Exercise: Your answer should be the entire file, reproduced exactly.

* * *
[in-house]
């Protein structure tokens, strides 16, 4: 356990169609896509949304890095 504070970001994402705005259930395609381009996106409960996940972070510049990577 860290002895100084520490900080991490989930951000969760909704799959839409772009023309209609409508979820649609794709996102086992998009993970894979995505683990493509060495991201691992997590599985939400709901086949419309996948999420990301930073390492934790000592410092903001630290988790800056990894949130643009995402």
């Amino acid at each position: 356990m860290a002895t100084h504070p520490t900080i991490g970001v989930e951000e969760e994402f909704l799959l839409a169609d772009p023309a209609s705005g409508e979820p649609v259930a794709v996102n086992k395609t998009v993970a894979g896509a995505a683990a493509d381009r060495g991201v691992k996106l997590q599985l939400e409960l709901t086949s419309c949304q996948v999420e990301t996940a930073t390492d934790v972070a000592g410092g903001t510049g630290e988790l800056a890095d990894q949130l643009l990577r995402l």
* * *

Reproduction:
[in-house]
């Protein structure tokens, strides 16, 4: 356990169609896509949304890095 504070970001994402705005259930395609381009996106409960996940972070510049990577 860290002895100084520490900080991490989930951000969760909704799959839409772009023309209609409508979820649609794709996102086992998009993970894979995505683990493509060495991201691992997590599985939400709901086949419309996948999420990301930073390492934790000592410092903001630290988790800056990894949130643009995402």
């Amino acid at each position: 356990m860290a002895t100084h504070p520490t900080i991490g970001v989930e951000e969760e994402f909704l799959l839409a169609d772009p023309a209609s705005g409508e979820p649609v259930a794709v996102n086992k395609t998009v993970a894979g896509a995505a683990a493509d381009r060495g991201v691992k996106l997590q599985l939400e409960l709901t086949s419309c949304q996948v999420e990301t996940a930073t390492d934790v972070a000592g410092g903001t510049g630290e988790l800056a890095d990894q949130l643009l990577r995402l």